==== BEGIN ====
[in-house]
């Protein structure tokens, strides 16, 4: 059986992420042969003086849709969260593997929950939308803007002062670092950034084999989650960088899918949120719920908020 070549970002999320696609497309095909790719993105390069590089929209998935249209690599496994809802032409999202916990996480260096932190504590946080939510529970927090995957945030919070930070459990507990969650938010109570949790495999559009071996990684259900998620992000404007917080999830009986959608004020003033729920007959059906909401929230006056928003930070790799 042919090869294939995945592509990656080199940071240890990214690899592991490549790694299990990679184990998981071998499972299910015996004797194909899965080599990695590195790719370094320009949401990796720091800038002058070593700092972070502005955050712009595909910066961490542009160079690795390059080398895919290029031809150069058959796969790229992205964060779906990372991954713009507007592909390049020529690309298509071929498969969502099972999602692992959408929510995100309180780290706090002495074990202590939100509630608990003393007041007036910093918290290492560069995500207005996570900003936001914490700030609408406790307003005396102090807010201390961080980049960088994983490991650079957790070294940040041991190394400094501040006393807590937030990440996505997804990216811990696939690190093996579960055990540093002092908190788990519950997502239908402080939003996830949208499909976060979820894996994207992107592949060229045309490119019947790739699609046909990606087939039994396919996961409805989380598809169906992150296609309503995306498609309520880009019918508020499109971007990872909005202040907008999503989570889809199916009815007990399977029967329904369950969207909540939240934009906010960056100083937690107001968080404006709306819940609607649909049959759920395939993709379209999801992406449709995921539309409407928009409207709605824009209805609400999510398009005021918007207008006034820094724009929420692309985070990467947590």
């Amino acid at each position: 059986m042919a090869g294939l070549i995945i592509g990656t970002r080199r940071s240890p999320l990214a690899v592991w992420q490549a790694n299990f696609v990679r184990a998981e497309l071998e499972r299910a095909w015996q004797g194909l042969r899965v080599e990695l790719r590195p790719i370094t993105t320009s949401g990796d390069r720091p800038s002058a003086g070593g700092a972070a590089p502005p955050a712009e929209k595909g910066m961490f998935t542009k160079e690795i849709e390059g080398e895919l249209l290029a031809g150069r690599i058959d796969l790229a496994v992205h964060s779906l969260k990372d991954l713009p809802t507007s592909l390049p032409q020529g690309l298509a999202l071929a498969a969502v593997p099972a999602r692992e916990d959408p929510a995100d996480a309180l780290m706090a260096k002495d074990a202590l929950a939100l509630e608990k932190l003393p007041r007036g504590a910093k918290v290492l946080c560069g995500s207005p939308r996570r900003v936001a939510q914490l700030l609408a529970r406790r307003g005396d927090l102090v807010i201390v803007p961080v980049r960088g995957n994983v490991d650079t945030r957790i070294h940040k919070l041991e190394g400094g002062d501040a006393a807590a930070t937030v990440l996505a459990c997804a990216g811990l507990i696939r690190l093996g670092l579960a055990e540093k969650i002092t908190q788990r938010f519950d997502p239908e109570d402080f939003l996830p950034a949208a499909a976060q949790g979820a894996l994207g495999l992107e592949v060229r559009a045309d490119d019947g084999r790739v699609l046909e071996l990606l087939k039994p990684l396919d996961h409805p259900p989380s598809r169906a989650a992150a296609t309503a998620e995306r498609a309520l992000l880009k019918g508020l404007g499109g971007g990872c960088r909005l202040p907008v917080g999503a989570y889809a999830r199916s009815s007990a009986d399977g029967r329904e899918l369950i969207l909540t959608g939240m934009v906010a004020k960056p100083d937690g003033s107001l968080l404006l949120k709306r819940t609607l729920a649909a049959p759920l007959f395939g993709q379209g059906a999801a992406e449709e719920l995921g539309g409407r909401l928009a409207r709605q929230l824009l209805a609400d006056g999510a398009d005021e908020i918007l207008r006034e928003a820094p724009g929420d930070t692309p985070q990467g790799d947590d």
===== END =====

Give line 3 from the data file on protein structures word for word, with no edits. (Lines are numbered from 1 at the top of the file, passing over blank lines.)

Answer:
């Amino acid at each position: 059986m042919a090869g294939l070549i995945i592509g990656t970002r080199r940071s240890p999320l990214a690899v592991w992420q490549a790694n299990f696609v990679r184990a998981e497309l071998e499972r299910a095909w015996q004797g194909l042969r899965v080599e990695l790719r590195p790719i370094t993105t320009s949401g990796d390069r720091p800038s002058a003086g070593g700092a972070a590089p502005p955050a712009e929209k595909g910066m961490f998935t542009k160079e690795i849709e390059g080398e895919l249209l290029a031809g150069r690599i058959d796969l790229a496994v992205h964060s779906l969260k990372d991954l713009p809802t507007s592909l390049p032409q020529g690309l298509a999202l071929a498969a969502v593997p099972a999602r692992e916990d959408p929510a995100d996480a309180l780290m706090a260096k002495d074990a202590l929950a939100l509630e608990k932190l003393p007041r007036g504590a910093k918290v290492l946080c560069g995500s207005p939308r996570r900003v936001a939510q914490l700030l609408a529970r406790r307003g005396d927090l102090v807010i201390v803007p961080v980049r960088g995957n994983v490991d650079t945030r957790i070294h940040k919070l041991e190394g400094g002062d501040a006393a807590a930070t937030v990440l996505a459990c997804a990216g811990l507990i696939r690190l093996g670092l579960a055990e540093k969650i002092t908190q788990r938010f519950d997502p239908e109570d402080f939003l996830p950034a949208a499909a976060q949790g979820a894996l994207g495999l992107e592949v060229r559009a045309d490119d019947g084999r790739v699609l046909e071996l990606l087939k039994p990684l396919d996961h409805p259900p989380s598809r169906a989650a992150a296609t309503a998620e995306r498609a309520l992000l880009k019918g508020l404007g499109g971007g990872c960088r909005l202040p907008v917080g999503a989570y889809a999830r199916s009815s007990a009986d399977g029967r329904e899918l369950i969207l909540t959608g939240m934009v906010a004020k960056p100083d937690g003033s107001l968080l404006l949120k709306r819940t609607l729920a649909a049959p759920l007959f395939g993709q379209g059906a999801a992406e449709e719920l995921g539309g409407r909401l928009a409207r709605q929230l824009l209805a609400d006056g999510a398009d005021e908020i918007l207008r006034e928003a820094p724009g929420d930070t692309p985070q990467g790799d947590d």